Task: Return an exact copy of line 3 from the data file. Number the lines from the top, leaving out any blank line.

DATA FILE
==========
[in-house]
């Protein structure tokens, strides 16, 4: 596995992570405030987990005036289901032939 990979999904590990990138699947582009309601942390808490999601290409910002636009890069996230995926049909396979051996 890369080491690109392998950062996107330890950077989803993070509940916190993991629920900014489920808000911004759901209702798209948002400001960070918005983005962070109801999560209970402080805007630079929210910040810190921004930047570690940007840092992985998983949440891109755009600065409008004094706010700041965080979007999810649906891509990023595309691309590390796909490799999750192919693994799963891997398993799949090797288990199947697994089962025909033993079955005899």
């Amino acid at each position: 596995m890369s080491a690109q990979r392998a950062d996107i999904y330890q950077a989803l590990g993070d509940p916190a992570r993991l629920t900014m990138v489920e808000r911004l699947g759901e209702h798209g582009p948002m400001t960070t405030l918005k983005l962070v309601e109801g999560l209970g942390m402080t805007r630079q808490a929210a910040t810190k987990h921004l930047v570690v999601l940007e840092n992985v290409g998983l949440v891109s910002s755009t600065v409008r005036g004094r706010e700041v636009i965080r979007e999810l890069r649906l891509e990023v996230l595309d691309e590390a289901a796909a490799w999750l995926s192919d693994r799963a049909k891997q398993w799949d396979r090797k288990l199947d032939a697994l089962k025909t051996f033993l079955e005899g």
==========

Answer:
């Amino acid at each position: 596995m890369s080491a690109q990979r392998a950062d996107i999904y330890q950077a989803l590990g993070d509940p916190a992570r993991l629920t900014m990138v489920e808000r911004l699947g759901e209702h798209g582009p948002m400001t960070t405030l918005k983005l962070v309601e109801g999560l209970g942390m402080t805007r630079q808490a929210a910040t810190k987990h921004l930047v570690v999601l940007e840092n992985v290409g998983l949440v891109s910002s755009t600065v409008r005036g004094r706010e700041v636009i965080r979007e999810l890069r649906l891509e990023v996230l595309d691309e590390a289901a796909a490799w999750l995926s192919d693994r799963a049909k891997q398993w799949d396979r090797k288990l199947d032939a697994l089962k025909t051996f033993l079955e005899g």